mule noun \ˈmyül\ Definition of MULE

1 a : a hybrid between a horse and a donkey; especially : the offspring of a male donkey and a mare b : a self-sterile plant whether hybrid or not c : a usually sterile hybrid 2 : a very stubborn person

: a machine for simultaneously drawing and twisting fiber into yarn or thread and winding it into cops 4 slang : a person who smuggles or delivers illicit substances (as drugs)

Merriam Webster

In British English, calling someone an 'ass' is distinct from 'arse'. The British meaning of 'ass' refers to the animal and is another word for a donkey. It means a stupid person. However it is little used these days because of the conflict in meaning with American English where 'ass' means 'backside'.

The difference is explained in more detail here. Cambridge Dictionary

Another term - also outdated - is donkey.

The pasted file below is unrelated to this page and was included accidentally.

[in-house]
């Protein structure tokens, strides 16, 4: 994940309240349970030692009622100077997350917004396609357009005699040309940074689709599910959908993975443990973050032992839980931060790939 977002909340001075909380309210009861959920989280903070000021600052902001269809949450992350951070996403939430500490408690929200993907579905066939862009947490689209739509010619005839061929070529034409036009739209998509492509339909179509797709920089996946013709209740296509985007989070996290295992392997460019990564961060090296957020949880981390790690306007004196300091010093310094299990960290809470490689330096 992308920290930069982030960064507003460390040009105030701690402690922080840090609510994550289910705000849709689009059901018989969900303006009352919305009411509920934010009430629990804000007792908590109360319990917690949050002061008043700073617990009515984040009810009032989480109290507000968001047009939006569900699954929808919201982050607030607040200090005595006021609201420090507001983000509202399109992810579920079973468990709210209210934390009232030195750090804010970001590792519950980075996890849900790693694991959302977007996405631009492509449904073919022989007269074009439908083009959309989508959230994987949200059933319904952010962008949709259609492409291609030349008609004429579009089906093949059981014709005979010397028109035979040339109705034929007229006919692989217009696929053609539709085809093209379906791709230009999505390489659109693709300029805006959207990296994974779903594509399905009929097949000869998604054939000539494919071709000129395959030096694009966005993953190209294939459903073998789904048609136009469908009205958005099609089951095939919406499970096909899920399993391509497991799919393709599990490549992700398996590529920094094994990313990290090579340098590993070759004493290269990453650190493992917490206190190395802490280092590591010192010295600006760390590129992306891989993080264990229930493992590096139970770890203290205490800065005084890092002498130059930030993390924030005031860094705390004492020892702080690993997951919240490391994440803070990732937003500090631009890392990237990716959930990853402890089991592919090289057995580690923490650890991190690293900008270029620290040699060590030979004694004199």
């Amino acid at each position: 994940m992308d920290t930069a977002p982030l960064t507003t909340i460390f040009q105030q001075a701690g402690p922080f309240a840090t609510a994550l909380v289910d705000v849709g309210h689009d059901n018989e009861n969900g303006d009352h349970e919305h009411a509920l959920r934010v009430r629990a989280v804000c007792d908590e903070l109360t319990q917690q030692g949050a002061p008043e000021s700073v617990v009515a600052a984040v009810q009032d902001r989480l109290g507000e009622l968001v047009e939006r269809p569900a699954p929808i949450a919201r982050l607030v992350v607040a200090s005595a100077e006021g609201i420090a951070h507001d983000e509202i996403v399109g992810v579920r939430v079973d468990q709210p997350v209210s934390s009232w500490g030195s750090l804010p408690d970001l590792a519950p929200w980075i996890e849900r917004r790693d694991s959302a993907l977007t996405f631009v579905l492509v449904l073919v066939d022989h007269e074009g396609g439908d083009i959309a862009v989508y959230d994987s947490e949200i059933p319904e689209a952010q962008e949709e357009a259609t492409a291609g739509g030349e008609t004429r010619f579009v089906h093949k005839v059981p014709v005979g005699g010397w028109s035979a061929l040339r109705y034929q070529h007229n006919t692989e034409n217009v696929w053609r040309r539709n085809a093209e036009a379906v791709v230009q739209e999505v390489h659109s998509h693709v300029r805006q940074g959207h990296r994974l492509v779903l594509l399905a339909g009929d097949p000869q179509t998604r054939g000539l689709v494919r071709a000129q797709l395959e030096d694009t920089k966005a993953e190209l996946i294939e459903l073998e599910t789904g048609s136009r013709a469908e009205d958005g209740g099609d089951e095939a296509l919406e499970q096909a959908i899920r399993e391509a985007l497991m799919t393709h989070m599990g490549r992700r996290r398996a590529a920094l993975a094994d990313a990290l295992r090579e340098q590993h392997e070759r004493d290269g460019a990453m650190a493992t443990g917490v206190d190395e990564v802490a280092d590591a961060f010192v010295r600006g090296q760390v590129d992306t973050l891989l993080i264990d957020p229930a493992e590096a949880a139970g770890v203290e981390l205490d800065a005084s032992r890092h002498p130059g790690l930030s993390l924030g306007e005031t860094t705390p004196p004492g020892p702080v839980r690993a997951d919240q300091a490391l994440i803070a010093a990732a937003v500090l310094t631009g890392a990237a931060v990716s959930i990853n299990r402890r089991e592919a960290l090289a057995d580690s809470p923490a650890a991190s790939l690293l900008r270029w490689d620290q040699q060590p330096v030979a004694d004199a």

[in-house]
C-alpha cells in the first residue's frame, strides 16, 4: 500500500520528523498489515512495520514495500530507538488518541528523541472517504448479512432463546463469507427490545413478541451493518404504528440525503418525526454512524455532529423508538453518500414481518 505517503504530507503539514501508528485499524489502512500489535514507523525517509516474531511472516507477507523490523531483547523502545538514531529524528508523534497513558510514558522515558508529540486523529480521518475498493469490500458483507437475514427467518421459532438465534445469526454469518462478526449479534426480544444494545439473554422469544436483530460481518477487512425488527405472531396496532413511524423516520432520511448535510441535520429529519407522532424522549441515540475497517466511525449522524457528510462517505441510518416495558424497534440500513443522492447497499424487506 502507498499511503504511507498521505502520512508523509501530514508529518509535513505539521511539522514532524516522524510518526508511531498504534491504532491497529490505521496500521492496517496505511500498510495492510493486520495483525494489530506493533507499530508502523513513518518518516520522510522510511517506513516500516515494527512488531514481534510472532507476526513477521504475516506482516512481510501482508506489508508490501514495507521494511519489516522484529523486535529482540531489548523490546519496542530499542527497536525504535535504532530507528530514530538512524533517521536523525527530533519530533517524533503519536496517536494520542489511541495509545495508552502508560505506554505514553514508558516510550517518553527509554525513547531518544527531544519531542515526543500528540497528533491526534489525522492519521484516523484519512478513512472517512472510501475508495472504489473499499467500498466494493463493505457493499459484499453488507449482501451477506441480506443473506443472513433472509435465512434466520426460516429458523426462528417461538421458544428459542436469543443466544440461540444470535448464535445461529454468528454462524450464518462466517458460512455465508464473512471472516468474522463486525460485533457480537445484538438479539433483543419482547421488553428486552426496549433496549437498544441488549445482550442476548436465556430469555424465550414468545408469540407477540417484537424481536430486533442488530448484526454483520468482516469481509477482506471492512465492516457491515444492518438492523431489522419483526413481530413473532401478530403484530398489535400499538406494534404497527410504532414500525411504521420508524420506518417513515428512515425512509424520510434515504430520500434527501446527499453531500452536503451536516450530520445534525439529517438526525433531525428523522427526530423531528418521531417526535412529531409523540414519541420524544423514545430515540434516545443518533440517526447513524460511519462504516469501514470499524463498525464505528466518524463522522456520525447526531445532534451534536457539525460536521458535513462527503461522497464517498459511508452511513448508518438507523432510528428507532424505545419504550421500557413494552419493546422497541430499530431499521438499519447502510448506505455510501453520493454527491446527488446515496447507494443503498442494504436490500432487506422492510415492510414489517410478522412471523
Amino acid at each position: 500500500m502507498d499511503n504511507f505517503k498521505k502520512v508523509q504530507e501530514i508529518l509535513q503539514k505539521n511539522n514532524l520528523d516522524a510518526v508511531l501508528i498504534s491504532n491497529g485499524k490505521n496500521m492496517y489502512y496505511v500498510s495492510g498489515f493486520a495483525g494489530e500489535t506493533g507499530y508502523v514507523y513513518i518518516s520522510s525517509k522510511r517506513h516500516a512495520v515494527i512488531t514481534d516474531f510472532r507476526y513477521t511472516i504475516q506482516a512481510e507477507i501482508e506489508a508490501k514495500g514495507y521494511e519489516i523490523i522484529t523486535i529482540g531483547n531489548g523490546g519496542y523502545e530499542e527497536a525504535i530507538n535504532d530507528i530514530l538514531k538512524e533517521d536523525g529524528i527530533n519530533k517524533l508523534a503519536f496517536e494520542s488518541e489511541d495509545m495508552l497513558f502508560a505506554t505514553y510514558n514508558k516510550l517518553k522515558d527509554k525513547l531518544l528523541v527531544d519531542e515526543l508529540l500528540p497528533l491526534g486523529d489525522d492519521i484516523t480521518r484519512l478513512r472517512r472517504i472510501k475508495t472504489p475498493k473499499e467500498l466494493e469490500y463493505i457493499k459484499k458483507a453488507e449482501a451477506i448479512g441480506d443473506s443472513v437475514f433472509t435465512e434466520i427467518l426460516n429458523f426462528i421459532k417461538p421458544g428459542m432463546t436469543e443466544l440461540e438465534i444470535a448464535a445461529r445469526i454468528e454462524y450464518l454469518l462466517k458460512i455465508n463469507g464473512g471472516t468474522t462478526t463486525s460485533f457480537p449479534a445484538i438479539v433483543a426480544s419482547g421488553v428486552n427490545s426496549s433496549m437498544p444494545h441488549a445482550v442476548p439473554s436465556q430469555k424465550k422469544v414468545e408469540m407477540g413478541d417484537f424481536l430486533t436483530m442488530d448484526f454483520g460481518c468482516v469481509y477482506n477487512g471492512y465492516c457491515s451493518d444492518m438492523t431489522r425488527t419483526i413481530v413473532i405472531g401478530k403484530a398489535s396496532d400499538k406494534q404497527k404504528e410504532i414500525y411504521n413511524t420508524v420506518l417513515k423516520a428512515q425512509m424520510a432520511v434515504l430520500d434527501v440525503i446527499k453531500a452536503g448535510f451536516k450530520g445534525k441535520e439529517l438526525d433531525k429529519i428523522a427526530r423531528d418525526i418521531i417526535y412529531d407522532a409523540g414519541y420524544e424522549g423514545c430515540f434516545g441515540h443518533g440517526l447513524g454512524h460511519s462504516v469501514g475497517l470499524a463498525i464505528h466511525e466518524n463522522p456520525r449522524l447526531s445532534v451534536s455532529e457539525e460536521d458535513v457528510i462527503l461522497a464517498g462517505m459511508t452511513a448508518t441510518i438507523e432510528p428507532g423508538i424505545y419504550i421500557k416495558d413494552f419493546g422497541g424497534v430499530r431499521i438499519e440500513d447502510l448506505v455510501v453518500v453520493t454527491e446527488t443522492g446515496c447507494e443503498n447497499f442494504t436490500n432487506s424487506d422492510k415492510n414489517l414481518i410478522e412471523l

I the USA they currently use the term 'jackass' to mean a foolish person. Merriam Webster

I am not aware of a current British word for fool that uses the name of an animal. However we do understand the US term jackass.

  • 8
    But jackass isn't used to connote stupidity, just being a jerk. No one would ever say "a jackass at math" unless every time they finish a problem they leap up and fart in a classmates' face or something. – mxyzplk Sep 11 '15 at 15:02

protected by Andrew Leach Sep 15 '15 at 10:46

Thank you for your interest in this question. Because it has attracted low-quality or spam answers that had to be removed, posting an answer now requires 10 reputation on this site (the association bonus does not count).

Would you like to answer one of these unanswered questions instead?

Not the answer you're looking for? Browse other questions tagged or ask your own question.